1855 – An occasion to savour

Back to the royal household, and thanks to Anna Russell, Queen Victoria quickly became an eager partaker of afternoon tea. With the invention of baking powder, the Victoria sponge recipe as we know it was born, and its royal patron was said to regularly eat a slice with her tea each afternoon. By 1855, she had made it a formal occasion.

1874 – A new name

The Queen’s penchant for this airy sponge cake became well known, and it was soon renamed in her honour – appearing in print for the first time in the 1874 cookbook ‘Mrs. Beeton’s Cookery and Household Management’.


Nearly 150 years later, and the popularity of the Victoria sponge endures. This sweet treat is well-known across the world, and often appears in baking competitions, such as those held by the Women’s Institute and the popular TV programme ‘The Great British Bake Off.’ No soggy bottoms, please!

A royal recipe

In 2020, bakers rejoiced as the royal pastry chefs posted step-by-step instructions for creating the traditional Victoria sponge cake served at Her Majesty’s garden parties.

Why not try it for yourself this summer?

Ingredients – sponge:

- 3 eggs

- 150g caster sugar

- 150g unsalted butter

- 150g sieved self-raising flour

- 1/2 tsp of vanilla essence

- Jam (strawberry or raspberry)

Ingredients – buttercream:

- 150g softened unsalted butter

- 220g sieved icing sugar

- 1/3 vanilla pod or vanilla essence

Method – sponge:

- Preheat the oven to 180C (375F, gas mark 4).

- Grease and line two 8-inch cake tins (if you only own one tin, you can bake the sponge and slice in half).

- Cream the caster sugar, vanilla essence and softened unsalted butter until light and fluffy.

- In a separate bowl whisk the eggs.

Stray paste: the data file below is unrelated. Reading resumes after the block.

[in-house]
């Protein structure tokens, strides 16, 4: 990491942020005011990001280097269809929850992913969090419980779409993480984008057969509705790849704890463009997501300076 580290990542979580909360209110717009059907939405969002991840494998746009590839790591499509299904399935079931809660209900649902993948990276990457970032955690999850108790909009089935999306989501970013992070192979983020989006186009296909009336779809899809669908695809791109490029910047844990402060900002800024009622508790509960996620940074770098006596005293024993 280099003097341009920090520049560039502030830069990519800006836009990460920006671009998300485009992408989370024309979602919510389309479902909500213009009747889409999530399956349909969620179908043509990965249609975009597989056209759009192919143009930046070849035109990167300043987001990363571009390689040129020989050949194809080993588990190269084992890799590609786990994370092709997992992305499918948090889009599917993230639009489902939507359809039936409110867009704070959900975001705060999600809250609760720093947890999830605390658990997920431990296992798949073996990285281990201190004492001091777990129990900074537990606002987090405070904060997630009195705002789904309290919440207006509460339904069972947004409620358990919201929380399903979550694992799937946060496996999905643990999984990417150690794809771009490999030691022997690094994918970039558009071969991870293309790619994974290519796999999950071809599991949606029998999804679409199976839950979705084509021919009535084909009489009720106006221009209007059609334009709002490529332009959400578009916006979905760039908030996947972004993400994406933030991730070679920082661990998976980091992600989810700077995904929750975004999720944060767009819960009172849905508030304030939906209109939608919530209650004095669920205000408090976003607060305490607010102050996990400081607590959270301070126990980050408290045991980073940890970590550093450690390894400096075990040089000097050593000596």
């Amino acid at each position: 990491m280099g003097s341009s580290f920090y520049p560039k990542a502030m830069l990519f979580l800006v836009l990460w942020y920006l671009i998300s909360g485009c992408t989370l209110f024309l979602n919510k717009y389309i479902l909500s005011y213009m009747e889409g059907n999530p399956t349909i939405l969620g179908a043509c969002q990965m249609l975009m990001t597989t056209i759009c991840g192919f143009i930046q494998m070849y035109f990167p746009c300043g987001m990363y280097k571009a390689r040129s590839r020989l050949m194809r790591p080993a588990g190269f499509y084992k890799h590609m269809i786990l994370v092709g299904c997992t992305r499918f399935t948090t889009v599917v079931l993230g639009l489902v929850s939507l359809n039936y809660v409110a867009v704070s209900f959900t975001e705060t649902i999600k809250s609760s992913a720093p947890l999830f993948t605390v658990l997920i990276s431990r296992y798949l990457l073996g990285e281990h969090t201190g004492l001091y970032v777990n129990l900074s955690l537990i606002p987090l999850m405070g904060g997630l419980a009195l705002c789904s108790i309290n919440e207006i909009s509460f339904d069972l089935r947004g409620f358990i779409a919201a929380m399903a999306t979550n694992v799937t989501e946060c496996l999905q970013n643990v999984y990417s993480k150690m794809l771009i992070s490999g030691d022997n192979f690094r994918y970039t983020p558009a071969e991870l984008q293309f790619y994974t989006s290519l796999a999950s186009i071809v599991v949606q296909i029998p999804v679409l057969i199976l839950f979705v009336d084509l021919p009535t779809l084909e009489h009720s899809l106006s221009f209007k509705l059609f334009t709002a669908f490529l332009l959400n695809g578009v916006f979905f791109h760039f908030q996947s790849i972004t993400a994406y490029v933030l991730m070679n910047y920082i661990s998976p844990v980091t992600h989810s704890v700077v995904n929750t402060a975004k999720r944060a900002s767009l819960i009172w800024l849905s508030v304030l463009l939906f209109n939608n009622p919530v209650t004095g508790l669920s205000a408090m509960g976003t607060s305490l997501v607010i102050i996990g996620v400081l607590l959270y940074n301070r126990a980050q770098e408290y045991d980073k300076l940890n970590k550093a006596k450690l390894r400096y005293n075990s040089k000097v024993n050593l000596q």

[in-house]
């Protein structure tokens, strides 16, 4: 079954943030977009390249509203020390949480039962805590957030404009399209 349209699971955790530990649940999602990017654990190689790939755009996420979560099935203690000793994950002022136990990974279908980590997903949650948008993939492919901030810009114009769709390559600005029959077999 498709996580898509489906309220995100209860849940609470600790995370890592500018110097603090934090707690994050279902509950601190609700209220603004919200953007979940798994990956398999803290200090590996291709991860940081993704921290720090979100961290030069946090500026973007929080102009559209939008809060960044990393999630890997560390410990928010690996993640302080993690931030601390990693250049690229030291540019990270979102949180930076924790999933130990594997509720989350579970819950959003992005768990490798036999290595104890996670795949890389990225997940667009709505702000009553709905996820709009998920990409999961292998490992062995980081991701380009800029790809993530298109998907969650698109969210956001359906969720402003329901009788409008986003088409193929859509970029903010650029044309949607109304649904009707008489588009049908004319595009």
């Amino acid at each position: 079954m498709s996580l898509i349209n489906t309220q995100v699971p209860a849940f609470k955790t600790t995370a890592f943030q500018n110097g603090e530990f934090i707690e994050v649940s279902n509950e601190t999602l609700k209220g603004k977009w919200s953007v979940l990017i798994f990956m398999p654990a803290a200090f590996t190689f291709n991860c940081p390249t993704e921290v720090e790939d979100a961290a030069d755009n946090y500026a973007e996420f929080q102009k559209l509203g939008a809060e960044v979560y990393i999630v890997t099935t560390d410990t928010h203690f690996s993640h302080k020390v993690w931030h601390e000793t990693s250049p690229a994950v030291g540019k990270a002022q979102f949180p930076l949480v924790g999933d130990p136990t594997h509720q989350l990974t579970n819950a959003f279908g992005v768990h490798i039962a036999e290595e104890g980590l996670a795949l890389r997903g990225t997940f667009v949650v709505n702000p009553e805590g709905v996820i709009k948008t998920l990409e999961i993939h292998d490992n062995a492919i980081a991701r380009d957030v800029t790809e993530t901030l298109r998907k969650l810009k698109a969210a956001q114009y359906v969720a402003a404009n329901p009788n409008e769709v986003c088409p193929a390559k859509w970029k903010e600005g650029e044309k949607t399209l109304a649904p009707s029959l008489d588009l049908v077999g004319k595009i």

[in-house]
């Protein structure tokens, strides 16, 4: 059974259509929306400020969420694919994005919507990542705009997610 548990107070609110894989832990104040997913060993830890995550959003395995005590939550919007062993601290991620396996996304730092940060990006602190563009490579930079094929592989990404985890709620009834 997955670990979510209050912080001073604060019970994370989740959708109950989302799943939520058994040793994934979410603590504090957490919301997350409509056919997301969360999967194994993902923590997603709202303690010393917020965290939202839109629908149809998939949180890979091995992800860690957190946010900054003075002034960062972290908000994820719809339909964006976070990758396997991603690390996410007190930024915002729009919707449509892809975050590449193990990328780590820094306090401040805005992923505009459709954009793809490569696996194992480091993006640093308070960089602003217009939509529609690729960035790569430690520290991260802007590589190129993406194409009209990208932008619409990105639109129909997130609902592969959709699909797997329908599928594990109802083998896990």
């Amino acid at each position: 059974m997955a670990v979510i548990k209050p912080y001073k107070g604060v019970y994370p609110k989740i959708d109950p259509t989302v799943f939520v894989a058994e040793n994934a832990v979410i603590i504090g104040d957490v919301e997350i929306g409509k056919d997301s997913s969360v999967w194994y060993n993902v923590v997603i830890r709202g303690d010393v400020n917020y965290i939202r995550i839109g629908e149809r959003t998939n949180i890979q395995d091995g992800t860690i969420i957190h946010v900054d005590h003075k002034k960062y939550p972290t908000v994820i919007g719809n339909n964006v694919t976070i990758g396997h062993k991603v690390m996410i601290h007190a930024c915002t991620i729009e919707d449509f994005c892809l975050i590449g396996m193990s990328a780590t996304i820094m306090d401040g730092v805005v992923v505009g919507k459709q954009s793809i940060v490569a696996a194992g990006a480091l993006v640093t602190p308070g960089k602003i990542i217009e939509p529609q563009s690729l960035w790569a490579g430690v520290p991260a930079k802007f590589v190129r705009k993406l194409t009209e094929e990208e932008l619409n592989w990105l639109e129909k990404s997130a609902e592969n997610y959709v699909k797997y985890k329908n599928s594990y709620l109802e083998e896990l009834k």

- Gradually add the beaten eggs, a little at a time, to avoid the mixture curdling.

- Sieve the flour and fold into the mixture.

- Divide the cake mix between the two cake tins and smooth.

- Place on the middle shelf of the oven and bake for approximately 20 minutes, until the cake appears golden brown.

- Insert a skewer and ensure it comes out clean.

- Remove the sponges from their tins and leave to cool.

Method – buttercream:

- Cream the softened butter with the sieved icing sugar and seeds from the vanilla pod (or vanilla essence).

Assembling the cake:

- Ensure that both sponges are completely cold before spreading a layer of jam onto the surface of one sponge.

- Spread a thick layer of buttercream on top of the jam ( if you prefer, this can be done first).

- Gently place the second sponge on top and lightly press down.

- Sprinkle with icing sugar and serve with a pot of fresh English tea!

The royal seal of approval

This jubilee season, why not experience a taste of the Royals’ lifestyle with our Arthur Price cutlery? If Victoria sponge is on your to-bake list, make sure you check out our vintage cake servers, cake forks and cake stands.

We can’t wait to see your jubilee celebrations – fully set with Arthur Price cutlery, of course – so please do send us a photo on social media and we’ll proudly show it off!